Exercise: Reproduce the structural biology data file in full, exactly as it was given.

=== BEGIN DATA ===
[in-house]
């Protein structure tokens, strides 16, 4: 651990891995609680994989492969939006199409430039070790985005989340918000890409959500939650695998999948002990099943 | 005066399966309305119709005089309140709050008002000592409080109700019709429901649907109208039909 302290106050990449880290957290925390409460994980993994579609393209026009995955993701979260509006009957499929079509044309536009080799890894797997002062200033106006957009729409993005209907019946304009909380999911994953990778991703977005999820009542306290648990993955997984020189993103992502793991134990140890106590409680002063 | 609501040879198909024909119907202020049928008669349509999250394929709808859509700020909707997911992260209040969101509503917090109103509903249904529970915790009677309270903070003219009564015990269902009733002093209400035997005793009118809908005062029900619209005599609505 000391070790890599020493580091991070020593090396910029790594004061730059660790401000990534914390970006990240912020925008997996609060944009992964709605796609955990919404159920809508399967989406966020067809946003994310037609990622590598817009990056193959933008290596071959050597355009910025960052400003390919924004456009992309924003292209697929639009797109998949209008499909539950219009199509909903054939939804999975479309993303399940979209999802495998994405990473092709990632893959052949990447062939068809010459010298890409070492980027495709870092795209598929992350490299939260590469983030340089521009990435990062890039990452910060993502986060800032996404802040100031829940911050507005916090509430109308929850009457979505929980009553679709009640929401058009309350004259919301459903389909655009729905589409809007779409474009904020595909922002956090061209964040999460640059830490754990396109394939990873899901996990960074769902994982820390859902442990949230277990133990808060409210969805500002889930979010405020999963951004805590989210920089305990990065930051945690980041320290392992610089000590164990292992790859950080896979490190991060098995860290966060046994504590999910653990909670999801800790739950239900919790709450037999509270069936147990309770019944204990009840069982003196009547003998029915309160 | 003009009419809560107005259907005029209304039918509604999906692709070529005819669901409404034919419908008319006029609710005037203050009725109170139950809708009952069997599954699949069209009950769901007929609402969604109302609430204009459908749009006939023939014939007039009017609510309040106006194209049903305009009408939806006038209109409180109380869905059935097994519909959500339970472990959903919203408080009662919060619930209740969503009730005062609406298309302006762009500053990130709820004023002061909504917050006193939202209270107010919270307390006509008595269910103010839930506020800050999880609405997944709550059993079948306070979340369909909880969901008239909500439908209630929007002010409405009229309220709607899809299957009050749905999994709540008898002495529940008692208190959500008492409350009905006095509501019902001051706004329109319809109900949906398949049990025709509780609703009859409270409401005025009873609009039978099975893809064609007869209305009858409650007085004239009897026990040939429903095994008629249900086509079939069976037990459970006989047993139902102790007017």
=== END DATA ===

[in-house]
């Protein structure tokens, strides 16, 4: 651990891995609680994989492969939006199409430039070790985005989340918000890409959500939650695998999948002990099943 | 005066399966309305119709005089309140709050008002000592409080109700019709429901649907109208039909 302290106050990449880290957290925390409460994980993994579609393209026009995955993701979260509006009957499929079509044309536009080799890894797997002062200033106006957009729409993005209907019946304009909380999911994953990778991703977005999820009542306290648990993955997984020189993103992502793991134990140890106590409680002063 | 609501040879198909024909119907202020049928008669349509999250394929709808859509700020909707997911992260209040969101509503917090109103509903249904529970915790009677309270903070003219009564015990269902009733002093209400035997005793009118809908005062029900619209005599609505 000391070790890599020493580091991070020593090396910029790594004061730059660790401000990534914390970006990240912020925008997996609060944009992964709605796609955990919404159920809508399967989406966020067809946003994310037609990622590598817009990056193959933008290596071959050597355009910025960052400003390919924004456009992309924003292209697929639009797109998949209008499909539950219009199509909903054939939804999975479309993303399940979209999802495998994405990473092709990632893959052949990447062939068809010459010298890409070492980027495709870092795209598929992350490299939260590469983030340089521009990435990062890039990452910060993502986060800032996404802040100031829940911050507005916090509430109308929850009457979505929980009553679709009640929401058009309350004259919301459903389909655009729905589409809007779409474009904020595909922002956090061209964040999460640059830490754990396109394939990873899901996990960074769902994982820390859902442990949230277990133990808060409210969805500002889930979010405020999963951004805590989210920089305990990065930051945690980041320290392992610089000590164990292992790859950080896979490190991060098995860290966060046994504590999910653990909670999801800790739950239900919790709450037999509270069936147990309770019944204990009840069982003196009547003998029915309160 | 003009009419809560107005259907005029209304039918509604999906692709070529005819669901409404034919419908008319006029609710005037203050009725109170139950809708009952069997599954699949069209009950769901007929609402969604109302609430204009459908749009006939023939014939007039009017609510309040106006194209049903305009009408939806006038209109409180109380869905059935097994519909959500339970472990959903919203408080009662919060619930209740969503009730005062609406298309302006762009500053990130709820004023002061909504917050006193939202209270107010919270307390006509008595269910103010839930506020800050999880609405997944709550059993079948306070979340369909909880969901008239909500439908209630929007002010409405009229309220709607899809299957009050749905999994709540008898002495529940008692208190959500008492409350009905006095509501019902001051706004329109319809109900949906398949049990025709509780609703009859409270409401005025009873609009039978099975893809064609007869209305009858409650007085004239009897026990040939429903095994008629249900086509079939069976037990459970006989047993139902102790007017």